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Archive for June, 2018

Sitting Bull

Sitting Bull: The Life and Times of an American Patriot by Robert M Utley.

Paperback: 464 pages
Publisher: Holt Paperbacks;(April 29, 2008)
ISBN-10: 080508830X

 

 

Amazon Review:

The definitive, award–winning biography of the legendary chief and his dramatic role in the history of westward expansion

Reviled by the United States government as a troublemaker and a coward, revered by his people as a great warrior chief, Sitting Bull has long been one of the most fascinating and misunderstood figures in American history. Distinguished historian Robert M. Utley has forged a compelling portrait of Sitting Bull, presenting the Lakota perspective for the first time and rendering the most unbiased, historically accurate, and vivid portrait of the man to date.

The Sitting Bull who emerges in this fast-paced narrative is a complex, towering figure: a great warrior whose skill and bravery in battle were unparalleled; the spiritual leader of his people; a dignified but ultimately tragically stubborn defender of the traditional ways against the steadfast and unwelcome encroachment of the white man.

I’m not sure what to say.

If you are at all interested in Native Americans, and the Hunkpapa’s (Sioux) Then this is a very informative book.

I personally think he was a great leader and caregiver of his people. Yes, he killed.  But then again many were trying to kill him and his people.  I will keep this book along with a few others like Bury My Heart at Wounded Knee.  To me, it’s just sad what “all the immigrants” along with the politicians, killed off the Native Americans.

For one small thing, I no longer get angry with my phone when it says “press one for English”. Because in truth.. it is NOT the “native language” of America.

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The Various Haunts of Men by Susan Hill.

Paperback: 437 pages
Publisher: The Overlook Press(April 1, 2008)
ISBN-10: 1590200276

Amazon Review:

 

When Susan Hill first introduced us to the city of Lafferton, to its meticulously crafted cast of characters, and to its chief police inspector Simon Serrailler, readers went wild. When it was released in hardcover, The Various Haunts of Men was named a BookSense Pick and was immediately on the must-read list of every mystery fan. Now out in paperback, Hill’s intricate and pulse-pounding novel will reach an even wider audience.

As the story begins, a lonely woman vanishes while out on her morning run. Then a 22-year-old girl never returns from a walk. An old man disappears too. When fresh-faced policewoman Freya Graffham is assigned to the case, she runs the risk of getting too invested–too involved–in the action. Alongside the enigmatic detective Chief Inspector Simon Serrallier, she must unravel the mystery before events turn too gruesome. Written with intelligence, compassion, and a knowing eye–in the tradition of the fabulous mysteries of Ruth Rendell and P.D. James–The Various Haunts of Men is an enthralling journey into the heart of a wonderfully developed town, and into the very mind of a killer.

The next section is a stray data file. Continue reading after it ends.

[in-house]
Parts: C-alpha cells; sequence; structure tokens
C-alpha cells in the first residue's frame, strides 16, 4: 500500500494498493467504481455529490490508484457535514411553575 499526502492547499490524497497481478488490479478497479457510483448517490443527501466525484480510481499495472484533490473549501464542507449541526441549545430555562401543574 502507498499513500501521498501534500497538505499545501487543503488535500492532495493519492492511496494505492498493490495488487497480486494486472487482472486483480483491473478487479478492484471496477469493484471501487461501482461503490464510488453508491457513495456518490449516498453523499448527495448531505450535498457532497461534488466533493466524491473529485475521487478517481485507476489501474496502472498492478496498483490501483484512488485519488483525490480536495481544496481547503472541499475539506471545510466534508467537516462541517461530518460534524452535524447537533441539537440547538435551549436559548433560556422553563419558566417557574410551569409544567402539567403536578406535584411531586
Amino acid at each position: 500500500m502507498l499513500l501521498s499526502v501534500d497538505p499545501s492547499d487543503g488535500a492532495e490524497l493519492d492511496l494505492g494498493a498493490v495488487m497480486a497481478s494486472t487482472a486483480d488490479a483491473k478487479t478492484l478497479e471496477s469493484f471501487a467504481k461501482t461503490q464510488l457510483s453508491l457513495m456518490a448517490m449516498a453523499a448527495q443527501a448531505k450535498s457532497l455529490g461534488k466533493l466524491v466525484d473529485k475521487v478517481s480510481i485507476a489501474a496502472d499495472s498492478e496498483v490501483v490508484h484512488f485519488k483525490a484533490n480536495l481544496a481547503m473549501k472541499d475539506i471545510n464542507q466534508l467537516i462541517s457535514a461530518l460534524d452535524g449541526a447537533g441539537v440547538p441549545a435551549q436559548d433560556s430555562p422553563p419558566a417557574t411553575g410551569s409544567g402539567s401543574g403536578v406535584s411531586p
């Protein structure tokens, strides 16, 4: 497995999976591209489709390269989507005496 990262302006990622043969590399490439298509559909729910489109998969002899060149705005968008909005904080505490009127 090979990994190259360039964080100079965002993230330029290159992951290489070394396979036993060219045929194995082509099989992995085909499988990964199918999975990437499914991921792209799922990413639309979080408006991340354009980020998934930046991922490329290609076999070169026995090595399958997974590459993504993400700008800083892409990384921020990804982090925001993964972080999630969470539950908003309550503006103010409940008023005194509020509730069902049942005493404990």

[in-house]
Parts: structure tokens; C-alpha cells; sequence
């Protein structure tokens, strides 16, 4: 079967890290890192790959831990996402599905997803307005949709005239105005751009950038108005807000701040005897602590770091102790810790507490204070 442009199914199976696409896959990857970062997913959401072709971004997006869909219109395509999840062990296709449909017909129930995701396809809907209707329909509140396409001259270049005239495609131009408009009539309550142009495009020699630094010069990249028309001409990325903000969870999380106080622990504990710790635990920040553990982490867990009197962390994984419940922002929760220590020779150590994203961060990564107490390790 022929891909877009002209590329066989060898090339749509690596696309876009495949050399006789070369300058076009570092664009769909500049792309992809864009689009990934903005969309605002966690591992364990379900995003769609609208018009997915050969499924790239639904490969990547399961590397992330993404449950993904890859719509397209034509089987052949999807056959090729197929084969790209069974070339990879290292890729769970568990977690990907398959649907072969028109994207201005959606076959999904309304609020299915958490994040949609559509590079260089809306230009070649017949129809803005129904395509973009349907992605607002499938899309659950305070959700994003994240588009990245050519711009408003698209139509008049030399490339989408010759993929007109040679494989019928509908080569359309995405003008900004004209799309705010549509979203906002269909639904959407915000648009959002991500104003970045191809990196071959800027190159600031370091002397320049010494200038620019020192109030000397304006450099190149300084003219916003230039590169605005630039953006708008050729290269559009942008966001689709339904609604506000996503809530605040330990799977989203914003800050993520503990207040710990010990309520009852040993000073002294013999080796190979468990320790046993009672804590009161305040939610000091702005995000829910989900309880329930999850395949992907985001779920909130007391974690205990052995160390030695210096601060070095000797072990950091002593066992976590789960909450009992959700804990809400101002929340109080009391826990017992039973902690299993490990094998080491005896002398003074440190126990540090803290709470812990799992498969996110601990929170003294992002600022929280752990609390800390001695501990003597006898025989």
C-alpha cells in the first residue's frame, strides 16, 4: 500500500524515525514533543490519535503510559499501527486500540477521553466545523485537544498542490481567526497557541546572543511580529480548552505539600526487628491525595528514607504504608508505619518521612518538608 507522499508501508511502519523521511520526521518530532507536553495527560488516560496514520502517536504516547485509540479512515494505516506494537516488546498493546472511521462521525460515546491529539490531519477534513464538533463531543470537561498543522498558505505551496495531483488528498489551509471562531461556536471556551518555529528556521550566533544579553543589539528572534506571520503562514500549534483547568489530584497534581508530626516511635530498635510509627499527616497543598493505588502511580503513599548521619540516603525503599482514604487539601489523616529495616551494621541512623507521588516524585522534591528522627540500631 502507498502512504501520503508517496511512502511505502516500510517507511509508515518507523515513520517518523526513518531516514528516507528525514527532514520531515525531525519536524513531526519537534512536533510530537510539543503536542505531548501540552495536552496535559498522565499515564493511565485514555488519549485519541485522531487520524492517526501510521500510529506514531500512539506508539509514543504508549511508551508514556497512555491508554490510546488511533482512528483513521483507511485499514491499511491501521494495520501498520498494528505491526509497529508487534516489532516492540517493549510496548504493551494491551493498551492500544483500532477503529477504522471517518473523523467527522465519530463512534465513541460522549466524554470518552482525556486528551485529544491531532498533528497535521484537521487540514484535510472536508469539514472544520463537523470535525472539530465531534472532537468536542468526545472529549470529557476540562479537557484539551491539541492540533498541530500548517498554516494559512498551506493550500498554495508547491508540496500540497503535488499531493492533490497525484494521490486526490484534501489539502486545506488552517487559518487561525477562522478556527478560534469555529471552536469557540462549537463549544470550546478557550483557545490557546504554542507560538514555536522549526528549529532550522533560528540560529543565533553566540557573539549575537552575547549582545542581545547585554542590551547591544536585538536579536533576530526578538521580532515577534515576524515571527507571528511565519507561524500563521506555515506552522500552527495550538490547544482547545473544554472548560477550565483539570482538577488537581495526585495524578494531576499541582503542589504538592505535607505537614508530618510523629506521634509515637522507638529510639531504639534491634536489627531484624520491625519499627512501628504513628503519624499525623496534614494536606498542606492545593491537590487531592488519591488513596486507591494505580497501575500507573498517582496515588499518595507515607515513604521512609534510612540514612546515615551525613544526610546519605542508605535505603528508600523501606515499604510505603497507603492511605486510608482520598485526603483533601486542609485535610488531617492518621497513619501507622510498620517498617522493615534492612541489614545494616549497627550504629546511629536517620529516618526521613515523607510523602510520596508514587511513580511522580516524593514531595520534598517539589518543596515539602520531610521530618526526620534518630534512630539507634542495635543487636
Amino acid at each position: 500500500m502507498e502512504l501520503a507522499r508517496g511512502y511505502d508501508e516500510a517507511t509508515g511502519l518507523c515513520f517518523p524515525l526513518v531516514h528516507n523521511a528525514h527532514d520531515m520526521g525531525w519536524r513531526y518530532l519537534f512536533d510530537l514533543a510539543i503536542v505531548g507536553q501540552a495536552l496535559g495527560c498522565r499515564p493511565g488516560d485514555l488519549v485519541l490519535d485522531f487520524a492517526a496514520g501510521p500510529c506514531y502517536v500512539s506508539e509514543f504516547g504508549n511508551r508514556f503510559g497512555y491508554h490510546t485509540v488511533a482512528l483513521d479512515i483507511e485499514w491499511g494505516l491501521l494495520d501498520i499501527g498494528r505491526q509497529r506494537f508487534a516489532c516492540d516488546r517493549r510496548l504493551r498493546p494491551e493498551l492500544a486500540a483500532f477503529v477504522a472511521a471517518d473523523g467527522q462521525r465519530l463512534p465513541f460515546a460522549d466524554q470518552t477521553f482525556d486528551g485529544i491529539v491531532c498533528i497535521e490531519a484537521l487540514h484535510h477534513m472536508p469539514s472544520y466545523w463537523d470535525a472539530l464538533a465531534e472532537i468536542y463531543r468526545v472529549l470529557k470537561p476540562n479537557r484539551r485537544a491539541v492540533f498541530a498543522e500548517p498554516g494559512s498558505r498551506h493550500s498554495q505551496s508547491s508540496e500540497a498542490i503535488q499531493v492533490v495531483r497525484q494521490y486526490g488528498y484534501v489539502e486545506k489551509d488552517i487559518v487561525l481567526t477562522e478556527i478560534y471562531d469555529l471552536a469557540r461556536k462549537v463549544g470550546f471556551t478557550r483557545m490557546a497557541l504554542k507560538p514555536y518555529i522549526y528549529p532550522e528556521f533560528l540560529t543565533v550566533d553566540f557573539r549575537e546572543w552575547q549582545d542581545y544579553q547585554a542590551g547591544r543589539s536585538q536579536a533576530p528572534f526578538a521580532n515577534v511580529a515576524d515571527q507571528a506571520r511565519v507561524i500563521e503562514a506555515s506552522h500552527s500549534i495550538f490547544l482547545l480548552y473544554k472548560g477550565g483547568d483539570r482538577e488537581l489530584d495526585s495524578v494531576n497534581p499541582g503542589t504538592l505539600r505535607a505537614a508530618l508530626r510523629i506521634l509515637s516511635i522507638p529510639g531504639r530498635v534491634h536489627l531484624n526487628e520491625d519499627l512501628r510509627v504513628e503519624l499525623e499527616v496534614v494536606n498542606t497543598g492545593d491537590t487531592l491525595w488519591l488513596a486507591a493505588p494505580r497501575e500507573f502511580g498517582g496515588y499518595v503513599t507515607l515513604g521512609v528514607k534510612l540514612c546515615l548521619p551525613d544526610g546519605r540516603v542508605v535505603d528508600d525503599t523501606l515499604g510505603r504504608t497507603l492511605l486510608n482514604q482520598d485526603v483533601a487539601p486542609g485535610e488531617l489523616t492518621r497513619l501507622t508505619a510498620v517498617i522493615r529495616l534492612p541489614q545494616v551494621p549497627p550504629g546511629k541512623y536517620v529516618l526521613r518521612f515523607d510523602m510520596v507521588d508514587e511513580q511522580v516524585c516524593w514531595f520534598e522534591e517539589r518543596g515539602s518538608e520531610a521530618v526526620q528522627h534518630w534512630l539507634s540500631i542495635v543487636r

Strangely enough, the first 1/3 of this book I wasn’t sure what was going on.  I almost  set it aside. Then it finally got to the “mystery” and it got to be interesting reading.  Happily I read along trying to figure out how this would all end.  

All along I couldn’t figure out how the name of the book fit what I was reading.. and I never did figure that part out.

Near the end when you think you have it all figured out, (and mostly you do!) an unexpected happening occurs.  What the.. ?? And you read on thinking “this really didn’t occur”…  sigh.

One more thing that made no sense is that it’s listed as, “A Simon Serrailler Mystery”.. but there was very little of Simon Serrailler.  Huh?.

The final thing is this..  I think, for the most part, I enjoyed the book…. but I can’t be sure!

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Minding the Manor

Minding the Manor by Mollie Moran.

Paperback: 360 pages
Publisher: Lyons Press;(January 7, 2014)
ISBN-10: 0762796839

 

Amazon Review:

Born in 1916 in Norfolk, Mollie Moran is one of the few people still alive today who can recall working “downstairs” in the golden years of the early 1930’s before the outbreak of WWII. She provides a rare and fascinating insight into a world that has long since vanished. Mollie left school at age fourteen and became a scullery maid for a wealthy gentleman with a mansion house in London’s Knighsbridge and a Tudor manor in Norfolk.